Paroplitis vietnamensis Fernandez-Triana et al. 2013: 555. Original description.

Holotype

Female, NCB (examined). Holotype labels: 1. NW Vietnam: Tonkin. Hoang Lien N. R., 15 km W Sa Pa, ca. 1900 m alt., 15–21. X. 1999, Malaise traps, C. v. Achterberg, RMNH’99.

Paratype

1 female (CNC), NW Vietnam: Tonkin Hoang Lien N. R. 15 km W Sa Pa, ca. 1900 m alt. 15–21. X. 1999, Malaise traps C. v. Achterberg, RMNH’99.

Other specimens examined

1 female (CNC), N. Vietnam: Hoa Binh Hang Kia Pâ Cô N. R., 1332 m alt., 20°44'37"N, 104°53'45"E, 2.III–15.IV.2011, Malaise trap, 5, C. v. Achterberg, RMNH’11”, CNC308759; 1 female (CNC), N. Vietnam: Hoa Binh Hang Kia Pá Có N. R., 1329 m alt., 20°44'36"N, 104°53'45"E, 2.III–15. IV. 2011, Malaise trap 6, C. v. Achterberg, RMNH’11, CNC308758.

Figures 28–33. 

Paroplitis vietnamensis, paratype. 28. Habitus; 29. Wings; 30. Apical segments of antenna; 31. Basal segments of antenna; 32. Dorsal view of head and anteromesoscutum; 33. Lateral view of ovipositor sheath and ovipositor.

Description

A detailed description of the species and images are available in Fernandez-Triana et al. (2013). However, the description was based on only three specimens. Here, we provide an updated description based on two additional females which we were able to study. Female. Body length: 2.1–2.3 mm; fore wing length: 2.1–2.4 mm; F2 L/W: 1.5–1.6×; F14 L/W: 1.2–1.4×; F15 L/W: 1.2–1.4×; F2 L/F14 L: 1.1–1.6×; OOL/OD: 2.3–2.6×; POL/OD: 1.6–1.8×. Fore wing with vein 2CUa entirely nebulous; vein R1 shorter than pterostigma length and a little longer than distance delimited between end of vein R1 and end of vein 3RSb. Fore wing with areolet triangular and relatively small, its maximum height 0.4–0.6× vein r length, its maximum width 0.6–0.7× vein r length. Propodeum mostly smooth and shiny, with some rugosity longitudinally and along median transverse carina; median longitudinal carina complete, at least on anterior 0.5; transverse carina more or less developed. Metafemur L/W: 2.5–2.8×. Anterior 0.5 of T1 irregularly rugose, at least laterally, rest of T1 and T2 mostly smooth; T1 median length 1.7–1.9× its width at posterior margin; T2 width at posterior margin 2.0–2.2× its median length. Metatibia L: 0.65–0.74 mm. Metatibia L/ovipositor sheath L: 2.2–2.4×. Ovipositor sheath L: 0.28–0.34 mm. Maximum length of setae on ovipositor sheath, at most, slightly longer than maximum width of ovipositor sheath.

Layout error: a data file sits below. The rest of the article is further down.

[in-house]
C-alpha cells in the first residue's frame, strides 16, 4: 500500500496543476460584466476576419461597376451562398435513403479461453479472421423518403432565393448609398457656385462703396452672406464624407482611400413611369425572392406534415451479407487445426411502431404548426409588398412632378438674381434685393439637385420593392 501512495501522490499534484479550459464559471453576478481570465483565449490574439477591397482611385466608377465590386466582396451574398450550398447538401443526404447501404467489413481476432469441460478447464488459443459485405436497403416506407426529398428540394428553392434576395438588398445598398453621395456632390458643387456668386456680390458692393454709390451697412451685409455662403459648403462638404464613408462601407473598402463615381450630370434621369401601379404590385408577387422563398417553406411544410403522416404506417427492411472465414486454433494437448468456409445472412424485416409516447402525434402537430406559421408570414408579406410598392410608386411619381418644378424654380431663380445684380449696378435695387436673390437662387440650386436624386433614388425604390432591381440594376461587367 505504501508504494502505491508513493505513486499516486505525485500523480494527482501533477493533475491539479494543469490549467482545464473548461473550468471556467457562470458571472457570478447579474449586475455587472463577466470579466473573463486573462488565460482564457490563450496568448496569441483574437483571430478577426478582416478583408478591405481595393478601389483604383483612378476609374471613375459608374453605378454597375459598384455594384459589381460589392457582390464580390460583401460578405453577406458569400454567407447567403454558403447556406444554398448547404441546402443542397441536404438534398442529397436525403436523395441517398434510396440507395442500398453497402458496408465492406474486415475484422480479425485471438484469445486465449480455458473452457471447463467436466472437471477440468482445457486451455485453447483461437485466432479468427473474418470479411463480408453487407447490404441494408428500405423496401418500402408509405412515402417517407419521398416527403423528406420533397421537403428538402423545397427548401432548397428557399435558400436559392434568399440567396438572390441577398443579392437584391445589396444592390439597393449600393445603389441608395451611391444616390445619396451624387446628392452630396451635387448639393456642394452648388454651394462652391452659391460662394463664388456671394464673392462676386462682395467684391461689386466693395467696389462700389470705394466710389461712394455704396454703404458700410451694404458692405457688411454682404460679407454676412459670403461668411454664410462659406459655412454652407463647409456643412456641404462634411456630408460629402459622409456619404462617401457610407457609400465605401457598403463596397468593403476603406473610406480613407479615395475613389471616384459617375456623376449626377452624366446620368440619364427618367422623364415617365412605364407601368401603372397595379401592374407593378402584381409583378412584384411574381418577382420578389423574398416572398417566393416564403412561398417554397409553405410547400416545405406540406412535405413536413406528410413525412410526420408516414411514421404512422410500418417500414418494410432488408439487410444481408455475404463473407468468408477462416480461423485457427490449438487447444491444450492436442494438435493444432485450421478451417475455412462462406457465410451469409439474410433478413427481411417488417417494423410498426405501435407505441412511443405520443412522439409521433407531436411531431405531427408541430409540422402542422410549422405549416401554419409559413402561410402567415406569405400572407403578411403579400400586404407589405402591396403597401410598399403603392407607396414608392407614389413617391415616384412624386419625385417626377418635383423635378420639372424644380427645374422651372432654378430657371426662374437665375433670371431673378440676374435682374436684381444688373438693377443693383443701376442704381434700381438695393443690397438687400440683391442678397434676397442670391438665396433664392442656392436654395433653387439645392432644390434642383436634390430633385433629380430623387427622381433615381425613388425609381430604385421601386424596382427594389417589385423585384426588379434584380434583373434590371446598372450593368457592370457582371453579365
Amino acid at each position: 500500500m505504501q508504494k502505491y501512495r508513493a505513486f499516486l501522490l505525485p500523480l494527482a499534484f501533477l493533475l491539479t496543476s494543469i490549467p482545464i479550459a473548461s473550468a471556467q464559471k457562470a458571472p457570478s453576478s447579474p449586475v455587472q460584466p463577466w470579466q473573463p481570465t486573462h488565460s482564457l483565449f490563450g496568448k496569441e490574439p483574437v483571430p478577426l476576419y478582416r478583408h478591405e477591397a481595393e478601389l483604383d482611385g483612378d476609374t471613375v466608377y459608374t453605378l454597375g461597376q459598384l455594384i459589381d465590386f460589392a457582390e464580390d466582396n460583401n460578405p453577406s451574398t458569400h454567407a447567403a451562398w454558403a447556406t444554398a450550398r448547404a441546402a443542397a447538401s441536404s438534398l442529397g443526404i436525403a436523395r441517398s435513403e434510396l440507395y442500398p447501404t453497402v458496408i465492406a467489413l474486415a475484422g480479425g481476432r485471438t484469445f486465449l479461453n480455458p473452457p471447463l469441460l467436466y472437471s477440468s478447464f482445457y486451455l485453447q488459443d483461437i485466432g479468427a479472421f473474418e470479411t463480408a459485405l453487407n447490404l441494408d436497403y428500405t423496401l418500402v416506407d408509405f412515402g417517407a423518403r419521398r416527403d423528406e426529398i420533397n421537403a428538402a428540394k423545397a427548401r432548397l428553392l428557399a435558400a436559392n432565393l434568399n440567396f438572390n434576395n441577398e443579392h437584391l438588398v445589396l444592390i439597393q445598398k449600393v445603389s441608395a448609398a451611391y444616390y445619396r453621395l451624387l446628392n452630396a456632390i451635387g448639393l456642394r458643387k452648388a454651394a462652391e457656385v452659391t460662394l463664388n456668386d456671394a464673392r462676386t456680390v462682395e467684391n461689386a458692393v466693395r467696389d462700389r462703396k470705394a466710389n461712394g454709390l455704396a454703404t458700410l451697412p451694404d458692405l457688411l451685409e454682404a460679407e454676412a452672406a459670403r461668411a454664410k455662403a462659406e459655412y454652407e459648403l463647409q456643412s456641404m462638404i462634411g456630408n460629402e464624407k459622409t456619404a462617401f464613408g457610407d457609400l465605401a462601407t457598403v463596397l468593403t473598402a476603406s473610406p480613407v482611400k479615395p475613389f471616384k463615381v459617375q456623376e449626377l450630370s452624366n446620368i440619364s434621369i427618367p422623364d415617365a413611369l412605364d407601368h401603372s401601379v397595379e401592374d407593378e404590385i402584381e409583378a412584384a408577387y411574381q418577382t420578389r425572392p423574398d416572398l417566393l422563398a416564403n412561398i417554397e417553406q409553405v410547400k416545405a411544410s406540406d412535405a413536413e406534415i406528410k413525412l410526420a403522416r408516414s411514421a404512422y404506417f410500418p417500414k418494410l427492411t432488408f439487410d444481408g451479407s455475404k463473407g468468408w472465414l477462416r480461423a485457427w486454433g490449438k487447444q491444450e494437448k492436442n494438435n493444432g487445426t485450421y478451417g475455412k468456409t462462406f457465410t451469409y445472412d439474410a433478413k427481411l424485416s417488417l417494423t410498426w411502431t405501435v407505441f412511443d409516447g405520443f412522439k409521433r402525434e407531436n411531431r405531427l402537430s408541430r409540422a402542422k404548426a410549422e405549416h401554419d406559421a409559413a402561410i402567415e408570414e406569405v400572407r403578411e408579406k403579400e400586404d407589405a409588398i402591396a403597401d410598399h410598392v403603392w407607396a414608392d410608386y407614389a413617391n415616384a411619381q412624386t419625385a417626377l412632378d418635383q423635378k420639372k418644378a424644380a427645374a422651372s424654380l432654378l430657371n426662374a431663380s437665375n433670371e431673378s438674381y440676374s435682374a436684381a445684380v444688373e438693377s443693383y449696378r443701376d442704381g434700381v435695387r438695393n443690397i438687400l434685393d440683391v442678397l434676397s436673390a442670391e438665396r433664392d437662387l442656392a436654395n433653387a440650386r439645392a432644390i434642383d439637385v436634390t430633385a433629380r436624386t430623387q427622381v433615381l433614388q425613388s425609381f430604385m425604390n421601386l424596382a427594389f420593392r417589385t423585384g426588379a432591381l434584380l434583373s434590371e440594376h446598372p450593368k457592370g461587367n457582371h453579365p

Hosts

Unknown.

Distribution. Oriental Region: northern Vietnam (Fernandez-Triana et al. 2013, 2020).

Paroplitis wesmaeli (Ruthe, 1860)

Microgaster picipes Wesmael, 1837: 38. See Microgaster wesmaeli Ruthe below.

Microgaster wesmaeli Ruthe, 1860: 148. Replacement name for Microgaster picipes Wesmael, 1837.

Apanteles wesmaeli (Ruthe, 1860). Transferred by Dalla Torre 1898: 185.

Hypomicrogaster wesmaeli (Ruthe, 1860). Transferred by Nixon 1965: 210.

Paroplitis wesmaeli (Ruthe, 1860). Transferred by Mason 1981: 71.

Holotype

Female, IRSNB (not examined). Holotype label: environs de Bruxelles.

Other specimens examined